JACKSONVILLE, Fla. – It didn't take long. Two holes, two up.
Tiger Woods' return to professional golf looked like his final rounds before his departure: high, arching shots that end up close to the hole, solid putts, some birdies with an eagle or two thrown in an ultimately, a victory.
There were some questions about what Tiger would do in competition considering he has a rebuilt knee, a second child and hadn't played in nine months. He said once he got to the first tee it was "business as usual," which meant a notch or two above everybody else.
He won the first two hoes in his opening match and it was basically a walk to the win from there.
"You know he's going to come back at 180,000 percent," Rocco Mediate said before Tiger's return. "He'll win. I'll put money on it."
That's not a bad bet considering Tiger's history when it comes to his opening tournament, injury rehab or not. In Tiger's 13 opening season starts he's never missed the cut, had 12 top tens, 12 in a row in fact and he's won 6 times.
Where's The NFL Going?
Look at the players released in the last week or so: Fred Taylor, Derrick Brooks, Warrick Dunn Joey Galloway and Lavernaeus Coles. Could it be a sign of the economic times? Perhaps.
I don't think a million here or a million there makes a difference to an owner who thinks his team has a chance to win. But when it comes to rebuilding, or teams who know they're not going to be competitive, keeping veterans around with big salaries is not on the agenda.
The collective bargaining agreement has a provision that has a minimum salary for veteran players. So if that vet is not a starter, it's easy to replace him with a rookie or a second-year player making half the money.
The Jaguars have gotten trouble with that twice in their history. When the released Brant Boyer, Jeff Kopp and Tom McManus in favor of younger guys, their special teams production tailed off and they started to lose. This time it was Terry Cousins, Sammy Knight and Nick Greisen -- solid players who maybe weren't as tall or as fast as the guys they signed, but they were better locker room guys and better "football players."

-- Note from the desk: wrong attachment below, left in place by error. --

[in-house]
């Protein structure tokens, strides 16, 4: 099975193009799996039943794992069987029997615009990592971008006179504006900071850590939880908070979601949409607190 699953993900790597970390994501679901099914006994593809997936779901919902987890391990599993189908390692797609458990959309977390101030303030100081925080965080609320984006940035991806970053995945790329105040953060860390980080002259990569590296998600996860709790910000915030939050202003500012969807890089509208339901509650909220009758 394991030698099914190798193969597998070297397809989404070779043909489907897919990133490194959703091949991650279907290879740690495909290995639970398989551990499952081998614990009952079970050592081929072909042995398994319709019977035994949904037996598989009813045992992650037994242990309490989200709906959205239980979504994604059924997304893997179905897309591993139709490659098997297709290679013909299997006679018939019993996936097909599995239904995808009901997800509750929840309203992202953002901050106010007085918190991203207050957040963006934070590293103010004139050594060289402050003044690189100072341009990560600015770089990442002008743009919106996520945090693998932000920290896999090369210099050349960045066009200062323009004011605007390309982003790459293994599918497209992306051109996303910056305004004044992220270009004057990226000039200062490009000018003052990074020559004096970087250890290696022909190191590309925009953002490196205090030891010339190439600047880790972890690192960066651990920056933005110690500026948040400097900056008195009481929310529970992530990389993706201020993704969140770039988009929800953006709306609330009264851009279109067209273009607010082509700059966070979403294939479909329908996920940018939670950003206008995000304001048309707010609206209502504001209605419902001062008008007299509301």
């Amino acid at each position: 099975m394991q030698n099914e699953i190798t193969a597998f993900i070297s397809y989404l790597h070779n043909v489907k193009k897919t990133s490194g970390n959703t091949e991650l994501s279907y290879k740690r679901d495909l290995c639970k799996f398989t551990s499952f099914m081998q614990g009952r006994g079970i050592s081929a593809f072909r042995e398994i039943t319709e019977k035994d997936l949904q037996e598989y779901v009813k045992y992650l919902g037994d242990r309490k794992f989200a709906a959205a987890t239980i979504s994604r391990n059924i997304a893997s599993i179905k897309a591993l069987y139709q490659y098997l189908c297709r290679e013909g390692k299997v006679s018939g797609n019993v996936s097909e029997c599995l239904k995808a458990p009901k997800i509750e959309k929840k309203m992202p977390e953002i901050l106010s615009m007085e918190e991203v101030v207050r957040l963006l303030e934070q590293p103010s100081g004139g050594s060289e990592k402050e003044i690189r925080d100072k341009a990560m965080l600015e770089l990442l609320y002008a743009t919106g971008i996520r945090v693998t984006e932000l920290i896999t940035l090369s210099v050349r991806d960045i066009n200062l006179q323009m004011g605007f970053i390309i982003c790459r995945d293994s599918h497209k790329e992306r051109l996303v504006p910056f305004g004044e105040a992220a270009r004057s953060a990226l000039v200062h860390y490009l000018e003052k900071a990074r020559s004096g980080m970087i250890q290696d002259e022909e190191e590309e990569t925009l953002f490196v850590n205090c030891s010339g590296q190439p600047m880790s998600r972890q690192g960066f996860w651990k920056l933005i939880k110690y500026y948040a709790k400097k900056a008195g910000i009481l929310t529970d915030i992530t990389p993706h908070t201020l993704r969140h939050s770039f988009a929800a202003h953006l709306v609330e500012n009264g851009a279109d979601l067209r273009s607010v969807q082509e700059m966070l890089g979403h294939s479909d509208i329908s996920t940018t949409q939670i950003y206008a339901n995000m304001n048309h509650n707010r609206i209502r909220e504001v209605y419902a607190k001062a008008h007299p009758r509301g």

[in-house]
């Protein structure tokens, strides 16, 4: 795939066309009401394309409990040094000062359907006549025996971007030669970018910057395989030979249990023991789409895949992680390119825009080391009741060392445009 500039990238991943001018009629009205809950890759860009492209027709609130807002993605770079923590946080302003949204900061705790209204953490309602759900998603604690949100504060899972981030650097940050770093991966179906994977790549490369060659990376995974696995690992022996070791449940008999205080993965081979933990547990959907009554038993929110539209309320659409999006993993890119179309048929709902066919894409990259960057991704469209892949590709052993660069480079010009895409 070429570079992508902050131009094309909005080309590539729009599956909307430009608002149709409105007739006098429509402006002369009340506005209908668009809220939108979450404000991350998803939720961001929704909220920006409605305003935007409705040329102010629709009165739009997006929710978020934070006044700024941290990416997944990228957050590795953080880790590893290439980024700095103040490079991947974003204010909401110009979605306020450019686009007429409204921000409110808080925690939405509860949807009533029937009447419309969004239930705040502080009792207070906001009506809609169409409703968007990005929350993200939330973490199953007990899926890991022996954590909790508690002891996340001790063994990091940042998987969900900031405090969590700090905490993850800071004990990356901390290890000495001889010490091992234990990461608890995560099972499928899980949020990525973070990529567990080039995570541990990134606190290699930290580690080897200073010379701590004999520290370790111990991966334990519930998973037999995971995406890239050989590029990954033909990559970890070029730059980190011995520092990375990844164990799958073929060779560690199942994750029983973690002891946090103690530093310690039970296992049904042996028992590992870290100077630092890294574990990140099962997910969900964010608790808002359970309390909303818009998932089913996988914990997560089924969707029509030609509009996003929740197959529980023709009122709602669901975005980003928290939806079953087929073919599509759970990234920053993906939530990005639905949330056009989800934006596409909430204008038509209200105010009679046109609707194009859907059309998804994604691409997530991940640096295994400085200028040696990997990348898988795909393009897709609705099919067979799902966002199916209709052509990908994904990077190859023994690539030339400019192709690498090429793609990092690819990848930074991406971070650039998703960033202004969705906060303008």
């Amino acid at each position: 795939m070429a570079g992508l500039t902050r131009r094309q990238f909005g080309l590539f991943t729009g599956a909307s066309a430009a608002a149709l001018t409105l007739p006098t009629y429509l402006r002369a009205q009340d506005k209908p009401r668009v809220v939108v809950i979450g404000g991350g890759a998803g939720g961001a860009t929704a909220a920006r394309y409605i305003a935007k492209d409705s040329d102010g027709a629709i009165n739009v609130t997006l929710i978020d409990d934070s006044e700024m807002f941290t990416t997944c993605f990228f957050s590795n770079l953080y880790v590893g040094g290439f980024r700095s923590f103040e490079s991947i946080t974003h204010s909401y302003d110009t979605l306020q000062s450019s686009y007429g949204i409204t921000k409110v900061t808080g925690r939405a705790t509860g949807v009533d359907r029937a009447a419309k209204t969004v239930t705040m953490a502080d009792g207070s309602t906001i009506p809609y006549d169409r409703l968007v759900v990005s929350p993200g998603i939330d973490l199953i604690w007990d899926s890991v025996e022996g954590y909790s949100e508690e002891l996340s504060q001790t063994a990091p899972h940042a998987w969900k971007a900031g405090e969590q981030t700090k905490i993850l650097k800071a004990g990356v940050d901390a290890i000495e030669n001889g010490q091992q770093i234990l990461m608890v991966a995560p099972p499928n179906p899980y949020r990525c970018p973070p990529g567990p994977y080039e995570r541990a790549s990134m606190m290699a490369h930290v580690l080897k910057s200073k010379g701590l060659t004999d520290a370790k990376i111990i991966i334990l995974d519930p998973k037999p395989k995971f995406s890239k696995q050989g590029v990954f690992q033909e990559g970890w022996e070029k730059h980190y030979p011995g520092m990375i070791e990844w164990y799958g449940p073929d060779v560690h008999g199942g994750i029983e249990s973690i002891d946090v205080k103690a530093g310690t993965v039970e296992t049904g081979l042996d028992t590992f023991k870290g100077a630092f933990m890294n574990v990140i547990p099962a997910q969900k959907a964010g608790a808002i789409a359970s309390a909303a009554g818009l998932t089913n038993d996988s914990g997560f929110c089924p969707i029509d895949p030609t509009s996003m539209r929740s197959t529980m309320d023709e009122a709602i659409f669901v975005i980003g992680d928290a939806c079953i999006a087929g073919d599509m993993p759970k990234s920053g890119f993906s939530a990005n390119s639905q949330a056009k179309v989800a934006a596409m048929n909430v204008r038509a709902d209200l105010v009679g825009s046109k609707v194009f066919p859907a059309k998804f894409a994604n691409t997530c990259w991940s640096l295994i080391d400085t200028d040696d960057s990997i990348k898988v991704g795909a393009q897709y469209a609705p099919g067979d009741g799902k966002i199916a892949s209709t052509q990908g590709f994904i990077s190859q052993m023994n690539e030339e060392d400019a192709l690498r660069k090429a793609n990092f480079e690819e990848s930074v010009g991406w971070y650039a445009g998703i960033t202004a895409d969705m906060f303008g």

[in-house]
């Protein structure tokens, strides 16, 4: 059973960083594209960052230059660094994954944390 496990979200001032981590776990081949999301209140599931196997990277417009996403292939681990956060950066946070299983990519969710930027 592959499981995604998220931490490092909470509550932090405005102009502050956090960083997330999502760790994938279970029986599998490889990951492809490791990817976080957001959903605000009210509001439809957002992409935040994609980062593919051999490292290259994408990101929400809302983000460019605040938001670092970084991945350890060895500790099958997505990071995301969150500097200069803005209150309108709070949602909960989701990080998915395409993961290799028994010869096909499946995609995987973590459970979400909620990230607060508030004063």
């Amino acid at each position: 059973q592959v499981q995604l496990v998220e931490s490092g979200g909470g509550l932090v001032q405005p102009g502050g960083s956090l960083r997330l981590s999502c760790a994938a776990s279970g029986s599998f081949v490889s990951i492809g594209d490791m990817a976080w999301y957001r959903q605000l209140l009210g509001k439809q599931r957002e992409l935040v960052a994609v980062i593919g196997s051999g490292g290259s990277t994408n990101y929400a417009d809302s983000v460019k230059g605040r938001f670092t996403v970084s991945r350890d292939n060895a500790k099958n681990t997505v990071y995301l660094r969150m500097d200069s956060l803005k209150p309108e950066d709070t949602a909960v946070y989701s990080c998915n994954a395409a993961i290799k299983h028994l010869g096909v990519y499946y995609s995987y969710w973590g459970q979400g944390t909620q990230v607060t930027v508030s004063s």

Roger Goodell taking a pay cut is mostly symbolic -- considering he's making about $11 million per year -- but it is a signal that the league is serious about the economy. His pay cut is one of the things the league will point to when it comes to negotiating a new deal with the players. Frozen executive salaries and no ticket price increase are a couple of the other things the league will point to when it comes to asking the players for a better deal.
A-Rod Is What He Is
It's no surprise that Alex Rodriguez was booed in his first appearance at a spring training game. And no surprise that he homered in his first at bat. He's a great player, enhanced or not. I just wish he were on the Orioles. And that he could pitch.
Recent Commentaries By Sam Kouvaris:
- February 18, 2009: Taylor Move A Year Early
- February 12, 2009: A-Rod's Legacy Now In Question
- February 11, 2009: Jaguars Cut Porter, Florence
- February 9, 2009: The Phelps Flap
- February 3, 2009: Super Bowl XLIII: Ben's Party
- February 2, 2009: Jaguars New GM Is All Business
- January 29, 2009: Super Bowl Through The Years
- January 28, 2009: Sam's Thoughts On This Week In Sports
- January 23, 2009: Notes On AFC/NFC Championship Games
- January 16, 2009: Wayne Weaver Wants A Winner
- January 12, 2009: Thoughts On Tebow's Decision
- January 5, 2009: The Kouvaris Commentary
- December 31, 2008: Is Coach Del Rio Too Soft? Not Anymore
- December 30, 2008: Sam's Blog: Shack Takes Fall For Jags' Dismal Season
- December 30, 2008: Thoughts On Gators Basketball